Sunday, June 7, 2009

Common Cause in Wisconsin - In the News
June 2009

  • Jay Heck's victory for good government

    June 27, 2009 - Editorial, The Capital Times

    Rallied to the barricades by Common Cause in Wisconsin Executive Director Jay Heck, citizens and newspapers across the state successfully pressured the Legislature to preserve adequate funding for the Government Accountability Board to pursue investigations of official wrongdoing.

    State Senate Majority Leader Russ Decker, D-Schofield, had attempted to alter the funding mechanism so that the GAB would be subject to legislative interference. Under Decker's scheme, the agency would have been placed in a position where it would have had to come to politicians like Decker to ask for funding to investigate the high crimes and misdemeanors of politicians like Decker.

    No, we're not accusing the majority leader of criminal wrongdoing, just pointing out that he connived to make it harder to identify and prosecute criminal wrongdoing by majority leaders and their ilk -- hardly an inconsequential matter when we consider that one of Decker's recent predecessors did some jail time.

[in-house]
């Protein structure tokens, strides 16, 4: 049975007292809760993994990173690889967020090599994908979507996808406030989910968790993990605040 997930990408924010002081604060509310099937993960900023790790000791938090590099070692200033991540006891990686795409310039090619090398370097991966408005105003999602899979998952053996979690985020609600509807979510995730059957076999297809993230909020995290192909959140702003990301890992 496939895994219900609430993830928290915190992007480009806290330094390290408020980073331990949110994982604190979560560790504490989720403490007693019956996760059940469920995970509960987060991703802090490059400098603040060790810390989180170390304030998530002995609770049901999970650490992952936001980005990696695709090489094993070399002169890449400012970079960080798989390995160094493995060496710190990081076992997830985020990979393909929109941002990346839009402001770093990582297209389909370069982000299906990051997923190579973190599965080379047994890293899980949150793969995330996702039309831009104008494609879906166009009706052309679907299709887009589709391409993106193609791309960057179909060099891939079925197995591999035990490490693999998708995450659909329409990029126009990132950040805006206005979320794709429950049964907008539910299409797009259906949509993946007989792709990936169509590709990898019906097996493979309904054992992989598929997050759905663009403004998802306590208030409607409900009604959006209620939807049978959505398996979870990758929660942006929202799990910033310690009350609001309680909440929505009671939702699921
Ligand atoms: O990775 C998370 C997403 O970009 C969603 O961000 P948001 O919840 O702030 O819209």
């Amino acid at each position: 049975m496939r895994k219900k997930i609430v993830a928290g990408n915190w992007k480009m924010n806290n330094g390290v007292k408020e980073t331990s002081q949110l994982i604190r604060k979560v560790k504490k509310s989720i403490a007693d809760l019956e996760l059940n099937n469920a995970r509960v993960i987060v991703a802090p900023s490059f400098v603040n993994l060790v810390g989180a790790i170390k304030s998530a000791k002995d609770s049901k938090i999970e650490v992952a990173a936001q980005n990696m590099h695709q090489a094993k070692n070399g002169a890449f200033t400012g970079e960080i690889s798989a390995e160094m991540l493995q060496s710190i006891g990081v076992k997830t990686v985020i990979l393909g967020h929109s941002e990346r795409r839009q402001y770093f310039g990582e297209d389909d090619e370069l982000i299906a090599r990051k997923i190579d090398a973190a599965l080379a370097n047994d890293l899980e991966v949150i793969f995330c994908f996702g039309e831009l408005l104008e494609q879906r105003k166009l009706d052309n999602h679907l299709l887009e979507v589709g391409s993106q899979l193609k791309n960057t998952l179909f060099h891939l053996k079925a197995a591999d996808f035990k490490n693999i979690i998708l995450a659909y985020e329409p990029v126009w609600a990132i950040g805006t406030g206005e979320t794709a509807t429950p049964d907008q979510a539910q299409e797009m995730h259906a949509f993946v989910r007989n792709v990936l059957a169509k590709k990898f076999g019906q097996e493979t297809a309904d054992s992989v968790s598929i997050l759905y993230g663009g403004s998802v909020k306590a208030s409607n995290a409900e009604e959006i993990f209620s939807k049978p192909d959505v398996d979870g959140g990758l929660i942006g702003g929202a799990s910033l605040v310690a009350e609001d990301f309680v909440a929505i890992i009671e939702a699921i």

Decker's assault on the GAB was a recipe for disaster.

    Heck got the word out to Common Cause activists and their allies.

    He also informed newspapers that Decker's attempt to end "sum sufficient" funding for GAB investigations would "undermine the board's independence and ability to investigate possible wrongdoing."

    The Capital Times weighed in, which is no great surprise. But so too did newspapers from across the political and ideological spectrum, including the Milwaukee Journal Sentinel, the Green Bay Press-Gazette, the Janesville Gazette, the Sheboygan Press, the Appleton Post-Crescent, the Oshkosh Northwestern and the Wausau Daily Herald. Even the Wisconsin State Journal took time away from its usual griping about how the Legislature is not bending enough to big-business interests and did the right thing.